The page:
Biz Idea #75 – Angie’s List for Lawyers

by Byron on April 17, 2012

The Problem:

It is exceedingly difficult to find unbiased reviews of lawyers from real clients.  How do you know if the testimonials on the web are real?

The Business

Angie’s List for Lawyers.  Unbiased reviews, and you need to pay to be a part of the site.

Doableness

The technology isn’t that difficult.  Ultimately, it’s just a reviews site with different permissions.  The tough part, as ever, is drawing the audience.

It’s somewhat surprising to me that Angie’s List isn’t the Angie’s List for Lawyers.  Maybe that tells you something about the space.  More difficult than you’d initially think to get reviews?  Didn’t want to compete with the big directories (Lawyers.com)?

My Thoughts

Lawyer advertising remains a dominant force in disruption marketing.  You see lawyer ads on TV and billboards.  I’m guessing they are by far the largest revenue source for the (not quite yet extinct) yellow pages.

Choosing a lawyer is a very personal process.  You will ask the opinion of a close friend who will know about your situation anyway.  But you will not ask your facebook feed to recommend a DUI lawyer.  Dentist, sure.  Lawyer, no.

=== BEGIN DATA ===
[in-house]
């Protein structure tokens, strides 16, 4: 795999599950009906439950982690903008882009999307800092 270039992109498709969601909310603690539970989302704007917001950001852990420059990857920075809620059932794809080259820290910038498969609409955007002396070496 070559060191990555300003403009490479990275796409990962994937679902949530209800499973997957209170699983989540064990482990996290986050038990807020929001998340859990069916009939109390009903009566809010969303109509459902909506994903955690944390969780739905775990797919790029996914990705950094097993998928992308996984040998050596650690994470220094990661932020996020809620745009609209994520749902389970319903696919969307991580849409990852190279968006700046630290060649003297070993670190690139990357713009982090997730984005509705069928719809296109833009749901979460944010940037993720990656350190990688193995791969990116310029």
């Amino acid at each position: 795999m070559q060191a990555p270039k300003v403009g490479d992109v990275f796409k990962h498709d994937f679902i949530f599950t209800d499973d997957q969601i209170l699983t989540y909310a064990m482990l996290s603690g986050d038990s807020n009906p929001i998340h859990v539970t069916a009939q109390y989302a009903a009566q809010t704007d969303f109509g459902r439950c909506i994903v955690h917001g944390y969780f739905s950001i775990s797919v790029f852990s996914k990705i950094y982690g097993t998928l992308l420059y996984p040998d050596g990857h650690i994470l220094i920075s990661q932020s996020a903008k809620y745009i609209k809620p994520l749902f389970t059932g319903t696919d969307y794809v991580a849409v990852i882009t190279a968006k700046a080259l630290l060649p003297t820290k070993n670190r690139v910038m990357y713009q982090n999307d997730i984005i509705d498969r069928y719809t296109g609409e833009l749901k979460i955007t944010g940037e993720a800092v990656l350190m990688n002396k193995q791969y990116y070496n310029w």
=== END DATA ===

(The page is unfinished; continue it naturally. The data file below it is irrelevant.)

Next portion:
How much will this issue change over time?  Probably not a ton.  Picking certain things is always going to be a personal, private process. (Despite anything Mark Zuckerberg may think.)

My father’s law firm, Warnken, LLC, has a testimonials page.  It’s impressive, and every testimonial on there is real.  I know because I put it together.  We went through a lot of time, trouble, and expense to send out about two thousand mail back cards to old clients.

We didn’t get a single card that was outright negative.  Some talked about how expensive the firm was or how they wished the firm had gotten a better outcome, but none said negative things about the firm.

Ultimately, after all that time and energy, what you have is a list that could have been fabricated in half an hour.  Angie’s list works because the reviewers are actually paying to be a part of the community.  That’s a key distinction, but not an easy value proposition to sell.

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